Israel’s High Court of Justice on Wednesday denied an appeal seeking the release of the body of Palestinian Ahmad Erekat, which has been held by the government for more than a year.
Erekat, aged 26, was shot to death in June 2020 after the army said he committed a car-ramming attack in Abu Dis in the West Bank.
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The appeal, which was filed by the Erekat family, was denied – despite the fact that his body has been held in violation of a 2017 security cabinet decision that was in force at the time of the incident involving Erekat.
Under that decision, only the bodies of Hamas militants who committed attacks, or others who committed an exceptionally brutal attack, could be held. However, three months after the appeal was submitted to the court, the cabinet decision was amended to include the bodies of any Palestinian engaged in any terror activity and/or in possession of a weapon regardless of his or her affiliation.
The High Court decision was supported by two justices – Neal Hendel and David Mintz. Hendel wrote in the majority opinion that the revised cabinet decision “grants a greater weight to security considerations or the exchange of prisoners over the dignity of the dead terrorist and his family, but I was not convinced that the military commander's decision to retain the body of the late Erekat is – in the current reality – beyond the bounds of reasonableness and proportionality.”
Israel claimed that Erekat – nephew of the late Saeb Erekat, the Palestinians’ senior diplomatic negotiator – was shot to death because he threatened the lives of the border policemen at the checkpoint. An investigative report published this February by the London-based Forensic Architecture organization, in conjunction with the Ramallah-based human rights group Al-Haq, cast doubt on this, with its reconstruction showing that the vehicle was traveling at a speed of 15 kilometers (9.3 miles) an hour and never accelerated.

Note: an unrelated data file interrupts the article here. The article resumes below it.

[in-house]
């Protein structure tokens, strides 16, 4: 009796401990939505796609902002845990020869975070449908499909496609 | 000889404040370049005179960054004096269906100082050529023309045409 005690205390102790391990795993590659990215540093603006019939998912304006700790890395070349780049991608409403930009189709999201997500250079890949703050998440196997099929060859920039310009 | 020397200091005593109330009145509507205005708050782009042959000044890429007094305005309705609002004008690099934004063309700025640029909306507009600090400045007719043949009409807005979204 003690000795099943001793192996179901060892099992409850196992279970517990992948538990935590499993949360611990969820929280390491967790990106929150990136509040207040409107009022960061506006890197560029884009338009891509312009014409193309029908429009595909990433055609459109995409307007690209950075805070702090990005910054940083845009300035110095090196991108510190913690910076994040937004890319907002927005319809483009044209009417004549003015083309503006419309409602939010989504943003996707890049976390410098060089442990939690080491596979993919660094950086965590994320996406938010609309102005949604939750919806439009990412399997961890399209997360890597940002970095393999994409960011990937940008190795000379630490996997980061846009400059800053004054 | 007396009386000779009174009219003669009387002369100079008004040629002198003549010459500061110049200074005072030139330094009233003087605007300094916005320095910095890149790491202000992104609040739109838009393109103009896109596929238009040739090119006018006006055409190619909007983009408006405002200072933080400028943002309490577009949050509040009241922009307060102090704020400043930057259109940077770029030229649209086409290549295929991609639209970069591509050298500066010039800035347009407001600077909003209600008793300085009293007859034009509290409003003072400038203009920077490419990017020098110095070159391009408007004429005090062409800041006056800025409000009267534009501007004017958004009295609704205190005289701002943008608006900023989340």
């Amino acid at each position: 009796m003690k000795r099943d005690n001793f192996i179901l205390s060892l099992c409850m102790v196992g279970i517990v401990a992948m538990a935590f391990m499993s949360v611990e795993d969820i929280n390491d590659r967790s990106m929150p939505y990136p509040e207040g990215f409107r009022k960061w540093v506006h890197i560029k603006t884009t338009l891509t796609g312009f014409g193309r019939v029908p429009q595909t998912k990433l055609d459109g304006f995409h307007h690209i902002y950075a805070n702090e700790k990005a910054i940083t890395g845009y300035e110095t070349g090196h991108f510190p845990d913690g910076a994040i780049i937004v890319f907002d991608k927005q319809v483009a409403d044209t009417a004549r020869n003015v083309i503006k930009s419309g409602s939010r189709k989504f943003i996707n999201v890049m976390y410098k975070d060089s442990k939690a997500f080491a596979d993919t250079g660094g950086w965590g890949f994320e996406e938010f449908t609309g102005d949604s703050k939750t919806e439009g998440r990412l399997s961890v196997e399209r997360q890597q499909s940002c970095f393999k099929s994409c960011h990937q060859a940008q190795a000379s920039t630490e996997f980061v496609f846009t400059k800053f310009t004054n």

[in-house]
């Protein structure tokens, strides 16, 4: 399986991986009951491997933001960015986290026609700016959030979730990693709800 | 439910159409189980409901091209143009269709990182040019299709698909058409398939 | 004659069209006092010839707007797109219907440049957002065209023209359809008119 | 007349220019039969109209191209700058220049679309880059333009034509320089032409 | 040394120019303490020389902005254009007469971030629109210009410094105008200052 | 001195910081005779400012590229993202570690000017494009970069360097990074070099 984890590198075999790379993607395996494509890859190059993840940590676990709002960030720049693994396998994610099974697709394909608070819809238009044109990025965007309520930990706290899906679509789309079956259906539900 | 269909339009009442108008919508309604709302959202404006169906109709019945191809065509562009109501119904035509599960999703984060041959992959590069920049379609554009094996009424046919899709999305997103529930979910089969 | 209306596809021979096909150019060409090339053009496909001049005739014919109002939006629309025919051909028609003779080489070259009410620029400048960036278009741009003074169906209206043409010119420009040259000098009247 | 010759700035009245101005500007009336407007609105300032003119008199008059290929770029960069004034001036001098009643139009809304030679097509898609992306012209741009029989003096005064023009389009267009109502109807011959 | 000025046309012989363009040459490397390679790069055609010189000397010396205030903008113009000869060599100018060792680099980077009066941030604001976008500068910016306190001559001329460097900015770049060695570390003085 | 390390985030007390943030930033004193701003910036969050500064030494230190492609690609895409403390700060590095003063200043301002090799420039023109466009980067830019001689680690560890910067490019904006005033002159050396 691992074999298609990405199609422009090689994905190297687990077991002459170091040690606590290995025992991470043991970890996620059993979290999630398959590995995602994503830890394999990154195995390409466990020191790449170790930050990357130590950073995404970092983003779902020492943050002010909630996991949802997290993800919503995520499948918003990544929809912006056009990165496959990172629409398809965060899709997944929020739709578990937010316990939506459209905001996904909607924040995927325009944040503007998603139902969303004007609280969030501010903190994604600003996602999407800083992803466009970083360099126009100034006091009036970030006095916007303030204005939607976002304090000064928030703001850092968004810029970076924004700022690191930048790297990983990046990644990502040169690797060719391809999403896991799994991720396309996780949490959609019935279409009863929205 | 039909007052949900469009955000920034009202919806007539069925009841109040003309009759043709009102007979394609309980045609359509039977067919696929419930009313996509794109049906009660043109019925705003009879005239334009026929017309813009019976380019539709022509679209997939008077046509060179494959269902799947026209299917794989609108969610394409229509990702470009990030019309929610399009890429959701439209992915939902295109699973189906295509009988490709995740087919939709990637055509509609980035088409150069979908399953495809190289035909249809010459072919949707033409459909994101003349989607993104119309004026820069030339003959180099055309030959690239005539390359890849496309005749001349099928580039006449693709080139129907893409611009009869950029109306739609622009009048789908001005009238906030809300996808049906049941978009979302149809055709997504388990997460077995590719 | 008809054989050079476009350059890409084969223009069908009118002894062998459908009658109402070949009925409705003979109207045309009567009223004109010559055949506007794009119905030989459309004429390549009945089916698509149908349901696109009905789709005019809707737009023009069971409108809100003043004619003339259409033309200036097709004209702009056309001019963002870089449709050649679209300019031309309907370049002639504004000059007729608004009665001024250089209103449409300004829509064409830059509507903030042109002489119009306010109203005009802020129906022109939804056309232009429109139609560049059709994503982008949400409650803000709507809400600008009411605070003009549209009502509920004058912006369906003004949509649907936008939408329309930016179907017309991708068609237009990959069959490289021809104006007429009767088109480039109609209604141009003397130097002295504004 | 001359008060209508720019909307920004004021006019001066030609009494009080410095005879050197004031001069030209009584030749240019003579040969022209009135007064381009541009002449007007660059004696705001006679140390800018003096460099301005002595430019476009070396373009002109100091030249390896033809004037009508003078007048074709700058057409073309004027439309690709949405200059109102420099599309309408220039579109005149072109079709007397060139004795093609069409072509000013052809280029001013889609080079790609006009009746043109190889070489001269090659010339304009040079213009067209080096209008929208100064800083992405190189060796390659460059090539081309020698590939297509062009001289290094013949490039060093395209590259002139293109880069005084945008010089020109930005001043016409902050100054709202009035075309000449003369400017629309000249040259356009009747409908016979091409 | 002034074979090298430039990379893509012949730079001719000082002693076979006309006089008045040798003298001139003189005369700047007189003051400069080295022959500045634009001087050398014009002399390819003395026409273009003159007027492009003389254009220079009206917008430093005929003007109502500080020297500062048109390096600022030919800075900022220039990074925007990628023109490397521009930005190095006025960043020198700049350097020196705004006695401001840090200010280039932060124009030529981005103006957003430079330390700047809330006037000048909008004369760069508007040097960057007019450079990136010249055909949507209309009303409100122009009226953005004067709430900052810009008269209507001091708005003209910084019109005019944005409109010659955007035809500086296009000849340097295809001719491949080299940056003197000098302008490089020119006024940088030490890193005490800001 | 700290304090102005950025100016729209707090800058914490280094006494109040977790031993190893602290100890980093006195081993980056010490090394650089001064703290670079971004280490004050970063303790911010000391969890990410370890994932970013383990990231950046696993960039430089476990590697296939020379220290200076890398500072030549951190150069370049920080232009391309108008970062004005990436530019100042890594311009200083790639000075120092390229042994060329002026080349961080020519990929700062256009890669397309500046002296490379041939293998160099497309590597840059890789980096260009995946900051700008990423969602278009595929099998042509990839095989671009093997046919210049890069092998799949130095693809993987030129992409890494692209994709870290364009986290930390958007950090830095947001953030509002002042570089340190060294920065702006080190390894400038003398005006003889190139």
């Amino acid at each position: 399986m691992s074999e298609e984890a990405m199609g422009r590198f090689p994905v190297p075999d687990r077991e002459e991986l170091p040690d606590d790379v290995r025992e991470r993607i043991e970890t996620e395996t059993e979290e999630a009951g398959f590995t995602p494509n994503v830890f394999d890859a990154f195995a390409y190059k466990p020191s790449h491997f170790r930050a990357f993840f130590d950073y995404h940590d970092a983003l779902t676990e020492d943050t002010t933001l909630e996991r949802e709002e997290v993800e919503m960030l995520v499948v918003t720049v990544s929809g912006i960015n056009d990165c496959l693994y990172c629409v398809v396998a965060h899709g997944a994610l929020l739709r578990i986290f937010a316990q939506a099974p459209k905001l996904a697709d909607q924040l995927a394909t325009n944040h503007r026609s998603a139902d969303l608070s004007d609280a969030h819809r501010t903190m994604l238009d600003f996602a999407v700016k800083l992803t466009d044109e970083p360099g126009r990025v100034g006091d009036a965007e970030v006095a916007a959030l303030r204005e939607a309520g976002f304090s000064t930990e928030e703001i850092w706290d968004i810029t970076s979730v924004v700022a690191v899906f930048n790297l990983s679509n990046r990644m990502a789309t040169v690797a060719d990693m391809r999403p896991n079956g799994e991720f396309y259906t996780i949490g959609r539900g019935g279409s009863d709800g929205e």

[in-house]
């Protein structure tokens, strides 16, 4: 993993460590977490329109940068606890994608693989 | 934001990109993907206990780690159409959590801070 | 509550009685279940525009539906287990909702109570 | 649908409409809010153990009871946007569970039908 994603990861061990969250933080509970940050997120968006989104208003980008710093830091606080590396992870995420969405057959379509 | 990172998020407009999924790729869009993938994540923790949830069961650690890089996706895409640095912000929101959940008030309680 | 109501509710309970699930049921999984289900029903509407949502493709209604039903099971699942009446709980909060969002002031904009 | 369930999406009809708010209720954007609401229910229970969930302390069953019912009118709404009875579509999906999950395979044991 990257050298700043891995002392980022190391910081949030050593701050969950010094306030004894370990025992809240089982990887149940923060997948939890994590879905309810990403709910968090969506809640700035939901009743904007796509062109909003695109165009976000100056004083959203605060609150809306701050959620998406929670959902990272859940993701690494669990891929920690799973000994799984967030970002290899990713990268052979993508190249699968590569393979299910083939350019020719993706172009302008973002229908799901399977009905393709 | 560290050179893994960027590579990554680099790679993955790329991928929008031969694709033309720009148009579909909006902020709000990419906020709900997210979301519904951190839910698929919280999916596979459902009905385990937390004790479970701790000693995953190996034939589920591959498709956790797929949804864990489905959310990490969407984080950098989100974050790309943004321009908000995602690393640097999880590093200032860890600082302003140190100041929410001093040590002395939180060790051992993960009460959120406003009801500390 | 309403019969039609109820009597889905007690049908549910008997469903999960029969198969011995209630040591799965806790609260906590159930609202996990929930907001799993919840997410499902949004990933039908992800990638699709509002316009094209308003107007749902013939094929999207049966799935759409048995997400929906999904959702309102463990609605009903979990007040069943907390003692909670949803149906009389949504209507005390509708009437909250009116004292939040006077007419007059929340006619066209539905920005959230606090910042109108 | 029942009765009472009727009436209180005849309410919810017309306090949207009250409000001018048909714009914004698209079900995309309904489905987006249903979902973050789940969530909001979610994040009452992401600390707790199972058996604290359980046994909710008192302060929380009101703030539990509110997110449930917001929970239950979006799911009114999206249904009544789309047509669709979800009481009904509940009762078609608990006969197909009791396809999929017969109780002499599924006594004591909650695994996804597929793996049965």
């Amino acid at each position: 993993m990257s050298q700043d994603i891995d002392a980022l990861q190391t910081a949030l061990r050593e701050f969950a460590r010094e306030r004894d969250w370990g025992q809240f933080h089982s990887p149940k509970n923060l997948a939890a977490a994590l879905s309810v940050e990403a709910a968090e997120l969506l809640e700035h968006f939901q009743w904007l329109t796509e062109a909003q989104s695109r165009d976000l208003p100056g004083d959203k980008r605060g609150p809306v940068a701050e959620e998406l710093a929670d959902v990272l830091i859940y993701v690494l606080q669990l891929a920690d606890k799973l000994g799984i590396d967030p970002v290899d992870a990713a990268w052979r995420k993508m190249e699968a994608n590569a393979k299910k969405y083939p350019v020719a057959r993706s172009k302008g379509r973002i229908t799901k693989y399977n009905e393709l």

Reacting to the High Court decision, lawyers Sawsan Zaher and Hassan Jabareen of the Adalah Legal Center for Arab Minority Rights in Israel, who represent the family, called the Israeli policy an inhumane and a blatant violation of international law.
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Israel “should immediately return the dozens of bodies that it is holding,” they demanded. “Today the High Court of Justice has approved the continued commission of this war crime, which among other things violates the Rome Statute that permits putting those responsible for it to be tried at the International Criminal Court in The Hague.”
According to Adalah, Israel has been holding the bodies of 81 Palestinians since 2015. Government representatives who appeared in March at a High Court hearing on the case, told the court that since the new decision of the security cabinet, the grounds for continuing to hold 31 of the bodies in accordance with the new criteria was being reexamined. It has since been decided that 10 of the bodies are from cases that meet the new criteria. The other 21 cases are still under consideration.